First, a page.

|Scientific Name:||Erigeron incertus (d'Urv.) Skottsb.|
Hieracium incertum d'Urv.
|Red List Category & Criteria:||Endangered B2ab(iii) ver 3.1|
|Assessor(s):||Upson, R., McAdam, J.H., Clubbe, C.P. & Lewis, R.|
|Reviewer(s):||Hilton-Taylor, C. & Bilz, M.|
The Hairy Daisy is a national endemic of the Falkland Islands with an extent of occurrence (EOO) of about 16,478 km² and an area of occupancy (AOO) of between 44 and 150 km² (depending on the grid size used). The population is severely fragmented across the archipelago with most subpopulations consisting of only a few individuals. The species appears to be vulnerable to grazing pressure and this is inferred to have a continued negative impact on the extent and quality of habitat available for colonization.
At present the total number of individual mature 'clumps' (clusters of rosettes forming a continuous patch and an easy to distinguish countable unit) of E. incertus is estimated as fewer than 1,000. The majority of subpopulations consist of less than 10 'clumps' with only three subpopulations currently known to include over 100.
Based on the information above, although the species qualifies for a Vulnerable listing under its extent of occurrence and the population size, it also qualifies as Endangered under the area of occupancy, hence following the rules, the Hairy Daisy is listed as Endangered.
|Previously published Red List assessments:|
|Range Description:||Erigeron incertus is widespread but scarce across the Falkland Islands, occurring in 21 ten km UTM grid squares. The majority of subpopulations occur in the west of the archipelago.|
Native:Falkland Islands (Malvinas)
|Range Map:||Click here to open the map viewer and explore range.|
|Population:||Total population can be inferred to be under 1,000 mature individuals. The population size is based on the total number of individual mature 'clumps' i.e. clusters of rosettes forming a continuous patch and an easy to distinguish countable unit. Most of the subpopulations consist of less than 10 'clumps' with only three subpopulations known to have over 100 'clumps'.|
|Current Population Trend:||Unknown|
|Habitat and Ecology:|
E. incertus is a perennial herb occurring predominantly in dry places within Empetrum rubrum dwarf shrub heath on coastal slopes or further inland on exposed rocky ridges. On Motley Island, which has not been grazed since 1992, several subpopulations occur within open Poa alopecurus acid grassland-dwarf shrub heath mosaic vegetation.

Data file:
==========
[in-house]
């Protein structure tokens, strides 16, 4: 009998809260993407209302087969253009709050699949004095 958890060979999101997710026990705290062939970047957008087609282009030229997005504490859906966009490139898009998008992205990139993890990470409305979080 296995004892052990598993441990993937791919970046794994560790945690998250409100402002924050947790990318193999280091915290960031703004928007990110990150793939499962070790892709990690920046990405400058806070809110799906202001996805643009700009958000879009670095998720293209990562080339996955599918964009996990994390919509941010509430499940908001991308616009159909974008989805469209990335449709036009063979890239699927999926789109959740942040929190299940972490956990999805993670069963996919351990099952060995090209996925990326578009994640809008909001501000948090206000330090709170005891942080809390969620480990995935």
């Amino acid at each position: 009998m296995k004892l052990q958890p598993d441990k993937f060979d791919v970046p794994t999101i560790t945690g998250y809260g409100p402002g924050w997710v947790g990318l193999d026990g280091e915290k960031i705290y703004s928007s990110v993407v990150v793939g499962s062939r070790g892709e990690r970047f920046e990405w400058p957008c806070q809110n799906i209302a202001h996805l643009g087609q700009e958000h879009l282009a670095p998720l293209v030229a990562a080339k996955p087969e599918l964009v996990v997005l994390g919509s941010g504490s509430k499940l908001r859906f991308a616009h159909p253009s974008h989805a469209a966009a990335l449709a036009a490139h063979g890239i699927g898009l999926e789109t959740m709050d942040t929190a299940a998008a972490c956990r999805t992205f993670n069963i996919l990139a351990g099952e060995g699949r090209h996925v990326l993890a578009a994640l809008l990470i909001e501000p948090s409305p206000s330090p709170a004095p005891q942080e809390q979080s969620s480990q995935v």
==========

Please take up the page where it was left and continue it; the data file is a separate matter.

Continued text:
At present the distribution of E. incertus appears to be at least partly determined by grazing pressure, with the largest subpopulations occurring where there is lighter or no grazing. Its shade tolerance is not known, however, it is generally found in open vegetation. E. incertus has an altitudinal range of 1-143 m a.s.l.
|Continuing decline in area, extent and/or quality of habitat:||Yes|
|Use and Trade:||The species is not known to be used.|
Its distribution pattern strongly suggests that E. incertus is vulnerable to grazing pressure and habitat degradation.
There is also a potential risk of inbreeding within the small, fragmented subpopulations.
Ex situ Conservation:
Royal Botanic Gardens, Kew (RBG Kew): Leaf material has been collected from two subpopulations and is currently held at RBG Kew Herbarium for future genetic research and DNA banking.
Seed from E. incertus is also stored at Kew's Millennium Seed Bank.
In situ Conservation:
E. incertus is listed on the Falkland Islands Conservation of Wildlife and Nature Ordinance (Falkland Islands Government 1999).
Subpopulations are known from Motley Island, an ungrazed nature reserve owned by Falklands Conservation.
A full census of one of the largest known subpopulations was carried out in February 2010 by Falklands Conservation, permanent monitoring plots were set up and monitored in 2011 then again in 2012. Overall, Falklands Conservation have carried out population surveys at the majority of the known sites for this species.
|Citation:||Upson, R., McAdam, J.H., Clubbe, C.P. & Lewis, R. 2012. Erigeron incertus. The IUCN Red List of Threatened Species 2012: e.T44043A15245000.Downloaded on 21 February 2018.|
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